Recently the European Union member states have agreed to reclassify anticoagulant rodenticides as ‘toxic to reproduction’ based on the recommendation from European Chemical Agency. Any rodenticide product with an active substance concentration of 30ppm or more will need to carry the warning sign “may damage the unborn child”. A common rodenticide, brodifacoum, is most often used at 50ppm (0.005%) around the world.
It’s predicted that one of the flow on effects from the reclassification will be that most manufacturers will re-formulate their existing products to offer lower concentration versions.
Interestingly, manufacturers in the UK are wary of lessening the concentration due to the ‘reduced effectiveness’ of the bait products. However, Orillion has always manufactured its primary brodifacoum product with a 20ppm concentration, with the same effectiveness as a 50ppm product.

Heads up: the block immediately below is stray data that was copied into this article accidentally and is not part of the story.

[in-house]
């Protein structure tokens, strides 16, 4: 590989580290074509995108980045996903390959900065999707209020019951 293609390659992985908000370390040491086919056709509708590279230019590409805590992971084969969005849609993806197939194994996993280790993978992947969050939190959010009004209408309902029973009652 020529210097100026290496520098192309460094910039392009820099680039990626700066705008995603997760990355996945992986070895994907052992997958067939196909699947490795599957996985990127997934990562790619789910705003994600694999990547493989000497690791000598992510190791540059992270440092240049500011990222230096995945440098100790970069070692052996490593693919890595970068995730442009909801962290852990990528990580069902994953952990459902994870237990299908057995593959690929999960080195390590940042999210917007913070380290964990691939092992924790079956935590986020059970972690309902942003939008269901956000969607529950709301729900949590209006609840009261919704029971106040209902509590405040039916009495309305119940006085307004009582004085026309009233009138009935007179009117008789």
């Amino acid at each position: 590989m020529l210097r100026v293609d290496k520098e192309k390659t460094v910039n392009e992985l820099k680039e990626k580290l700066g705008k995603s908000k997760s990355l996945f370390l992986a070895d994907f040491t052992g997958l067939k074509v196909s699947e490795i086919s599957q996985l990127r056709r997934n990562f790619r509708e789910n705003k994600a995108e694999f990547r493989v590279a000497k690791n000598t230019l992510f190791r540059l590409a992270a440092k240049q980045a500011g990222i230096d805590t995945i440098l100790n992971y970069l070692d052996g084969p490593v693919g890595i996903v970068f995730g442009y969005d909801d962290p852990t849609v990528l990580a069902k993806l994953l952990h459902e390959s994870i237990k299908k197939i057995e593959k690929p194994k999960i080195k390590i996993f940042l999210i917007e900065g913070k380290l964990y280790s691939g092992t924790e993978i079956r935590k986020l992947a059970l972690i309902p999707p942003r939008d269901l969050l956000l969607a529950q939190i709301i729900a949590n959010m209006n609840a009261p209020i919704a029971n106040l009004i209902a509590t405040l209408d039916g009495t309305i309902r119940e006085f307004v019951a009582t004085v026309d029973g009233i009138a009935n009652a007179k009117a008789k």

In 2008 we commissioned research to test if alternative concentrations and toxins compared to our existing product, Pestoff® Rodent Bait 20R (20ppm), had improved palatability or effectiveness.
The results showed that there is no advantage to increasing the concentration of brodifacoum from 20ppm to 50ppm. Although not significant, the palatability and time to death was more favourable in the 20ppm bait than the 50ppm baits.
Pestoff® Rodent Bait 20R has been used successfully in island eradication projects on 200 islands in 20 countries, including Campbell Island and Macquarie Island – each over 10,000ha in size.
Bait effectiveness is impacted by the method of application, environmental factors, and bait composition, as well as toxicity and palatability, but in the case of the rodenticide brodifacoum, it’s a matter of having a solid baiting strategy, not a stronger concentration of toxin (when comparing 20ppm to 50ppm options).
At this stage Australia and the UK are continuing to use a higher concentration product with no added benefits to effectiveness, but with longer perseverance in the environment – the question is, why?